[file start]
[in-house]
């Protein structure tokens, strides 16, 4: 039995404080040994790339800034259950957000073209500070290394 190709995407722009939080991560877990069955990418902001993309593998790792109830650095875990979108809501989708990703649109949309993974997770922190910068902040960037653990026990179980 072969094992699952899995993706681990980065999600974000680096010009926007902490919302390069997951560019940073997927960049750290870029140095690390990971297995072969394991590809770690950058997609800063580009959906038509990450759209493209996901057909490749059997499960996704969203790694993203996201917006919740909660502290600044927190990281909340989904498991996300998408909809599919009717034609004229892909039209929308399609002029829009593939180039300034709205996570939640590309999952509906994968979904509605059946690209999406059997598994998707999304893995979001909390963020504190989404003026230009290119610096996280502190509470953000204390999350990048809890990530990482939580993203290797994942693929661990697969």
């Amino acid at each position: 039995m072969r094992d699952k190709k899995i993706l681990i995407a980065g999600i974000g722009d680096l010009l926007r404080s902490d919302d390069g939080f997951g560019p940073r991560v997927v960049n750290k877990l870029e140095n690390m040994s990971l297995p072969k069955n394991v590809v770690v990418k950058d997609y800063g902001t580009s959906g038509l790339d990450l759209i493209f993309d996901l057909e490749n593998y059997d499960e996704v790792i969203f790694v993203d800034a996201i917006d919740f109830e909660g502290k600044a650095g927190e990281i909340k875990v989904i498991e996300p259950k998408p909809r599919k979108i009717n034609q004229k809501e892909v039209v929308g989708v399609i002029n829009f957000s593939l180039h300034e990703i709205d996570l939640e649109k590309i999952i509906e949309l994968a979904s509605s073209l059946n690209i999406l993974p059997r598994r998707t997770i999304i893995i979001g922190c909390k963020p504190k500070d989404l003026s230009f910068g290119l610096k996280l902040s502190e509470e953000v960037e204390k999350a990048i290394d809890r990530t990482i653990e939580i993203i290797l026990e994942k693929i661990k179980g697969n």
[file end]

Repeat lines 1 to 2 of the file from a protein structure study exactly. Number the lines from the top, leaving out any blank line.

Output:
[in-house]
């Protein structure tokens, strides 16, 4: 039995404080040994790339800034259950957000073209500070290394 190709995407722009939080991560877990069955990418902001993309593998790792109830650095875990979108809501989708990703649109949309993974997770922190910068902040960037653990026990179980 072969094992699952899995993706681990980065999600974000680096010009926007902490919302390069997951560019940073997927960049750290870029140095690390990971297995072969394991590809770690950058997609800063580009959906038509990450759209493209996901057909490749059997499960996704969203790694993203996201917006919740909660502290600044927190990281909340989904498991996300998408909809599919009717034609004229892909039209929308399609002029829009593939180039300034709205996570939640590309999952509906994968979904509605059946690209999406059997598994998707999304893995979001909390963020504190989404003026230009290119610096996280502190509470953000204390999350990048809890990530990482939580993203290797994942693929661990697969």